Monday, July 9, 2012

review: "hysteria"

A week and a half ago the Steel City Steam Society once again flash mobbed a theater in neo-Victorian/steampunk garb to see a film. The selection was Hysteria, a romantic comedy about the invention of the vibrator.

The story is of one Mortimer Granville, M.D., an enthusiastic young doctor who just wants to help people in need of the medical arts, finds himself working for one Dr. Robert Dalrymple, a specialist treating the disease of hysteria. Hilarity ensues in the following forms:

  • Dr. Dalrymple's maid, a prostitute-turned-domestic named Molly. 
  • Edmund St. John-Smythe (played by Rupert Everett), Granville's friend and an electrical technological geek with wonderful one-liners ranging from technology to sex to fistfights at parties. 
  • Men who think that hysteria is a real disease, with symptoms in everything from toothaches to depression. 
  • The medical "quackery" advertised on the streets. 
  • Speaking of "quacks," the ducks in the park. 
  • The Dalrymple sisters- polar opposites and representative of the "angel/devil in the house" gender theories of the Victorian times. 
  • The clients that Granville treats, both before the vibrator is invented and after. 
The great points about the movie were the research done about hysteria, medical practices and theories of the Victorian era, social conventions, and some of the awkwardness created by being "correct" in one's social behavior. And, despite the subject matter around which the movie revolved, it was mostly tastefully done.

Another favorite point is the fact that the audience can clearly see the outline of Charlotte's corset underneath her practical blouses- much as bra lines can be seen with some clothes today, even if they're meant to be conservative clothing.  I've worn corsets beneath blouses and Victorian dresses before, wondering how women concealed the lines that sometimes show through.  It was just nice to see an on-screen character with the same problem.  

image source: Windy City Times
The weaknesses were, in my opinion, the entire Dalrymple family. It was hard to take anyone seriously. Emily was way too good and Charlotte was an out-of-control freak. I just had a really hard time, as I do quite often in any role that Maggie Gyllenhaal ever plays, believing that her generally over-the-top characters are real people. I really did think Charlotte, as played by Gyllenhaal, deserved the title of a hysteric- perhaps a clever thing to do on the actress's part considering the topics discussed throughout the movie, including the existence of the disease of hysteria. I guess the movie was trying to say that all women are sometimes as crazy as Charlotte and it's okay and makes men love us? Dr. Dalrymple was worse- he started out being an ignorant simpleton regarding women and sex and ended up being some sort of evil and controlling monster who would pay thugs to beat up women at Charlotte's charity to rein in his wild child.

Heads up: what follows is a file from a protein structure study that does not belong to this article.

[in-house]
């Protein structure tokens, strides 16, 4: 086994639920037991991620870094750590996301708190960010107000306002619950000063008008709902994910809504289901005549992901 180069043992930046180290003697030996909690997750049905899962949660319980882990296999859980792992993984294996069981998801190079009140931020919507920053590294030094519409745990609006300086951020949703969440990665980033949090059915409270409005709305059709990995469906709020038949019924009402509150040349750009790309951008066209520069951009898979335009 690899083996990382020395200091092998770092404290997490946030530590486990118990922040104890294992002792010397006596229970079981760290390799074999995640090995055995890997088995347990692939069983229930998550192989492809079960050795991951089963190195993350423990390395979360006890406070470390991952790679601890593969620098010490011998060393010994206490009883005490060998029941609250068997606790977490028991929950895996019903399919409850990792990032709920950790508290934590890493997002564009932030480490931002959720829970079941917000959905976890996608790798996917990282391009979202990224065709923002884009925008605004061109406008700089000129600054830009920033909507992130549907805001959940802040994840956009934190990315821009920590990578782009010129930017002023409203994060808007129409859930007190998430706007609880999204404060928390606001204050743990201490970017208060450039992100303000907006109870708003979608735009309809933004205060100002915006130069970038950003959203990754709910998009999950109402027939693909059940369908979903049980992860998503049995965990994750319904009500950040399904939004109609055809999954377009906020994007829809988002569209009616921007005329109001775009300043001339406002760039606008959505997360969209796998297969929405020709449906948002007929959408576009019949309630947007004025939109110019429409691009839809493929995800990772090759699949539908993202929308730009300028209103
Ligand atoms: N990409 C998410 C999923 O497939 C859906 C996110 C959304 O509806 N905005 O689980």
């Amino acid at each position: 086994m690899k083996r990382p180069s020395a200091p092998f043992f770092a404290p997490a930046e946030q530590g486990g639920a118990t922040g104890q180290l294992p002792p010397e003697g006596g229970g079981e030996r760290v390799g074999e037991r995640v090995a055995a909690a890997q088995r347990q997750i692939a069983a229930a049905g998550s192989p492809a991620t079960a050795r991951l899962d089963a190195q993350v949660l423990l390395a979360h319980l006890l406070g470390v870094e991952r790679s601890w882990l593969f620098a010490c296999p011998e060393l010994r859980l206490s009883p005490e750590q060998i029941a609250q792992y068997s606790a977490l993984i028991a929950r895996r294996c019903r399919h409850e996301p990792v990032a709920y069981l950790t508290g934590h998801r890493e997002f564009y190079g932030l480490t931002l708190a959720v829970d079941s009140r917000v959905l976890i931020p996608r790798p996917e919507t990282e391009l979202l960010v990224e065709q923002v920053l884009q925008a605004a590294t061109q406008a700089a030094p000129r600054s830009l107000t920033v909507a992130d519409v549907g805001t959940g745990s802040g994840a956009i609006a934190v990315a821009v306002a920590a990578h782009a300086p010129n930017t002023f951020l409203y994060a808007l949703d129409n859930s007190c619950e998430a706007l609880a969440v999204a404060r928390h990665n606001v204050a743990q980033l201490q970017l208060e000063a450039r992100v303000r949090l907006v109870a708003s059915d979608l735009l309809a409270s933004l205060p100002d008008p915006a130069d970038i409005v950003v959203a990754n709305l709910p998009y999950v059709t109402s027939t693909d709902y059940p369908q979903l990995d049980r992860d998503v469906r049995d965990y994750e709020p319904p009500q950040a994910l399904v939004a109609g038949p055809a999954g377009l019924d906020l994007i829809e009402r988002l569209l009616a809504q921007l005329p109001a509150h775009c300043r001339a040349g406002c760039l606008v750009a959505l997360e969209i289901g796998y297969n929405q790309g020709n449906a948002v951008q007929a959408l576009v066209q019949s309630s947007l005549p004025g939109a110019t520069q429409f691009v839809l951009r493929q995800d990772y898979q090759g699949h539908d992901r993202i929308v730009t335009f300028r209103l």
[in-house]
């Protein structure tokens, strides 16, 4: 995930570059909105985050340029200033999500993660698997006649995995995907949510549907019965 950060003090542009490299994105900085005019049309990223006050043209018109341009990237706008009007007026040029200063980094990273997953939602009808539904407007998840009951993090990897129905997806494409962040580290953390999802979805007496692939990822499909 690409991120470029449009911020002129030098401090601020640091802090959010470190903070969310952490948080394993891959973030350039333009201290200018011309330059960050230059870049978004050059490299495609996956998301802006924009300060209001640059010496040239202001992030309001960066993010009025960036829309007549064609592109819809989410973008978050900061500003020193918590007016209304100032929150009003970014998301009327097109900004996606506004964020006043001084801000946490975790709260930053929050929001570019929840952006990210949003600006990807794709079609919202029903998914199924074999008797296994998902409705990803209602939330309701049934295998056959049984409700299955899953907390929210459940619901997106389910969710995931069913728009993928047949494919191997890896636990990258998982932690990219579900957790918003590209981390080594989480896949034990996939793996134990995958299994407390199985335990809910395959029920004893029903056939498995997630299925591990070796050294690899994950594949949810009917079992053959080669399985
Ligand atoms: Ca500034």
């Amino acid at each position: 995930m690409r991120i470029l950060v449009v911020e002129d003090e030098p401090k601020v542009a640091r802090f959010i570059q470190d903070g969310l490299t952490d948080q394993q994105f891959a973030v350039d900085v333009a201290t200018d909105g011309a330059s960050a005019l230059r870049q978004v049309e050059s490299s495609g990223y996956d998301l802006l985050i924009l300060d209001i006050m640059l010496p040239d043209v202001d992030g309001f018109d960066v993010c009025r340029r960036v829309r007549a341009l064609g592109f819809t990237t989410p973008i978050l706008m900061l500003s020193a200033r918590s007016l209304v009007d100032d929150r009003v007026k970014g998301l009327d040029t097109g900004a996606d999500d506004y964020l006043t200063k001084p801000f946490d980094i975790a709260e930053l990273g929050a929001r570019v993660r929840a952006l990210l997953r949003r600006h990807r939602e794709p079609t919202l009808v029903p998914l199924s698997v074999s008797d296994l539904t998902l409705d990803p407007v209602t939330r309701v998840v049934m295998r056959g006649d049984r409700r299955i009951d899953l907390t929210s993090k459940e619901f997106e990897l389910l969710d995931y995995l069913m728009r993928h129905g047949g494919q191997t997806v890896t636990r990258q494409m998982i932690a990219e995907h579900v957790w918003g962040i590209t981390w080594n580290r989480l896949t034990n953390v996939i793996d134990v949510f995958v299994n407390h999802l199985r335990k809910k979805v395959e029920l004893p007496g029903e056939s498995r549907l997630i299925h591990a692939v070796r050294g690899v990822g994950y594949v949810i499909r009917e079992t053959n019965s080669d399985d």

There was also a more "serious" subplot thrown into the mix- that of Charlotte's charity work in the slums of London- that was rather sloppily done, almost taken directly from the the TV series "Bramwell," which is about another headstrong Victorian female, a doctor who runs a charity hospital in the East End in 1890s London.  It also gave me painful memories of my last full-time job's inability to pay bills.

If you like romantic comedies... this may not quite be the movie for you. I think it fit on the comedy scale, but it seemed to lack in romance. I am not sure where the basis for a romantic could have blossomed, but as I don't like romance movies to begin with that was probably better for me that there was no general blossoming.

But negatives aside, it was an educational movie regarding medical discoveries and social ideals, radical ideas, and the worries regarding the changing role of women in 1880s England. So if you are a Victorian history buff interested in those topics I strongly recommend giving this movie a try, if only to laugh at our modern take of the prudish Victorians and their repressed sexuality unleashed.

1 comment:

  1. Oooh, thanks for posting this! The website says it is playing in Dallas, but there are not any showtimes listed for the theatre. I must have missed it, drat it all!